Cannabis, known as marijuana in the U.S., Cannabis has been cultivated for millennia in East Asia and like many drugs exported from there to become one of the most widely used psychoactive drugs in the world today.

But now archaeologists have tracked down its earliest known use: 2,500-year-old funerary incense burners from the Jirzankal Cemetery in the eastern Pamirs. 

Cannabis plants were cultivated in East Asia for their oily seeds and fiber from at least 4000 BC those early cultivated varieties of cannabis, as well as most wild populations, have low levels of THC and other cannabinoid compounds with psychoactive properties.  Like food, marijuana was optimized over time to increase the benefits people wanted, yet it has been unclear what it became popular for getting high.  While modern cannabis is used primarily as a recreational drug and claims of medical applications, cannabis may have been used rather differently in the past. The evidence from Jirzankal suggests that people were burning cannabis at rituals commemorating the dead. They buried their kin in tombs over which they created circular mounds, stone rings and striped patterns using black and white stones. 

Tomb M12, in which the brazier was found. In the photo, the brazier can be seen at the middle bottom edge of the central circle. Credit: Xinhua Wu

A text from the late first millennium BC written by the Greek historian Herodotus  mentions cannabis smoking on the ancient Central Asian steppes but archaeologists have sought to identify evidence for cannabis smoking in Eurasia. 

They found it when trying to identify the function of ancient wooden burners discovered by archaeologists from the Chinese Academy of Social Sciences, who were excavating in the high mountainous regions of eastern China. The burners were recovered from 2,500-year-old tombs in the Pamir mountain range. Using gas chromatography-mass spectrometry to isolate and identify compounds preserved in the burners, they found an exact match to the chemical signature of cannabis, with a higher level of THC than found in wild cannabis plants.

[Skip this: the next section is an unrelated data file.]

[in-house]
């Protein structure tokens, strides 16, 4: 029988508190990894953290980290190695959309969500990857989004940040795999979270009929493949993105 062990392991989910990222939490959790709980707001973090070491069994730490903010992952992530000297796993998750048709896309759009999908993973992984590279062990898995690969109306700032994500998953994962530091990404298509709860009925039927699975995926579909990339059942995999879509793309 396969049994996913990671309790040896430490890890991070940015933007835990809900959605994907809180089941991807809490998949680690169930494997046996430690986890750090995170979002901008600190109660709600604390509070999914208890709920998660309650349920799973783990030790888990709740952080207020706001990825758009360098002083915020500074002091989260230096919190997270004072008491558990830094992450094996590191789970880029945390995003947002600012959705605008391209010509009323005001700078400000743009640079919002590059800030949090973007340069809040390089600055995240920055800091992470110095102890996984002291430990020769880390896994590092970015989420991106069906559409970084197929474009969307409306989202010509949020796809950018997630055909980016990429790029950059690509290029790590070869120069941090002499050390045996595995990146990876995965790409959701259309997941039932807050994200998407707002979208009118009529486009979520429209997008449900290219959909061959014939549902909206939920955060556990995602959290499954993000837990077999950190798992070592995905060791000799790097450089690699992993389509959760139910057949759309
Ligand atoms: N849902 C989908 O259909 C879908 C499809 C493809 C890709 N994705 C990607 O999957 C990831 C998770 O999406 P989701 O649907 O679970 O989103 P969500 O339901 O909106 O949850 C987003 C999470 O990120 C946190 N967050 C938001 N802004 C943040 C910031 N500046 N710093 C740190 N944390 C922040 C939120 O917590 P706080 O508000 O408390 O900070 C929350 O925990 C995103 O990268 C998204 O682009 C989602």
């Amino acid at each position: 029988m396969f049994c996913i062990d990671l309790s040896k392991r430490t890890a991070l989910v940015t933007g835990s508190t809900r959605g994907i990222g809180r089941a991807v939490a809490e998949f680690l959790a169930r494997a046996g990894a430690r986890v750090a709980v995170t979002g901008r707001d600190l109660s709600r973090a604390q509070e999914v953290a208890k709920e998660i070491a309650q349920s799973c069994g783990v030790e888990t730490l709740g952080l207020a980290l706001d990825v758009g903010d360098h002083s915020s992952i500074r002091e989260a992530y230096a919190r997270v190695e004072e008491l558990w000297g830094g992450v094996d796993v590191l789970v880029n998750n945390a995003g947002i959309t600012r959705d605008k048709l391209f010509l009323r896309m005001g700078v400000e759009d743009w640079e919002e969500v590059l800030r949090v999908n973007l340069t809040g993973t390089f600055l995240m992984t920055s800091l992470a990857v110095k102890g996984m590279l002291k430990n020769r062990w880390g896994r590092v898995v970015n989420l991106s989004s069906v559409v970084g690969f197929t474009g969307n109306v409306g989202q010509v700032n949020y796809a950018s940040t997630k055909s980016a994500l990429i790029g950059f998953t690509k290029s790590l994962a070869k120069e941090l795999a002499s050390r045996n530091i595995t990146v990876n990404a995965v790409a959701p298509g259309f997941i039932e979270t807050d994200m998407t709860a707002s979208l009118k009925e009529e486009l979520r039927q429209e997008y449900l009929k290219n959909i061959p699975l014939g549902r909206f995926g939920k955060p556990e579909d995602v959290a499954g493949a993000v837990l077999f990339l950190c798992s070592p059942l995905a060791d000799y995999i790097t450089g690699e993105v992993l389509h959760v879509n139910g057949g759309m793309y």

The data is clear evidence that ancient people in the Pamir Mountains were burning varieties of cannabis that had been engineered to have higher THC levels. 

Brazier and burnt stones in ancient Pamirs. Credit: Xinhua Wu

Once it got people high, it likely spread across exchange routes along the early Silk Road 

The THC-containing residues were extracted from burners from a cemetery known as Jirzankal in the remote Pamir Mountains. Some of the skeletons recovered from the site, situated in modern-day western China, have features that resemble those of contemporaneous peoples further west in Central Asia. Objects found in the burials also appear to link this population to peoples further west in the mountain foothills of Inner Asia. Additionally, stable isotope studies on the human bones from the cemetery show that not all of the people buried there grew up locally.

These data fit with the notion that the high-elevation mountain passes of Central and Eastern Asia played a key role in early trans-Eurasian exchange. Indeed, the Pamir region, today so remote, may once have sat astride a key ancient trade route of the early Silk Road. The Silk Road was at certain times in the past the single most important vector for cultural spread in the ancient world. Botanist Robert Spengler from the Max Planck Institute for the Science of Human History, explains, "The exchange routes of the early Silk Road functioned more like the spokes of a wagon wheel than a long-distance road, placing Central Asia at the heart of the ancient world. Our study implies that knowledge of cannabis smoking and specific high-chemical-producing varieties of the cannabis plant were among the cultural traditions that spread along these exchange routes." 

People sought and later cultivated more psychoactive varieties of cannabis for use in burial rituals

Wild cannabis plants contain lower levels of THC, the psychoactive compounds in cannabis that made it popular when fiber and oil did not, so did the people buried at Jirzankal actively cultivated cannabis or simply buy higher THC-producing plants? One notion is that cannabis plants will produce greater quantities of active compounds in response to increased UV radiation and other stressors related to growing at higher elevations. So people roaming the high mountainous regions may have discovered more potent wild plants there, and initiated a new kind of use of the plant. 

Whether cannabis also had other uses in society is unclear, though it seems likely that belief in the plant's ability to treat a variety of illnesses and symptoms was recognized early on.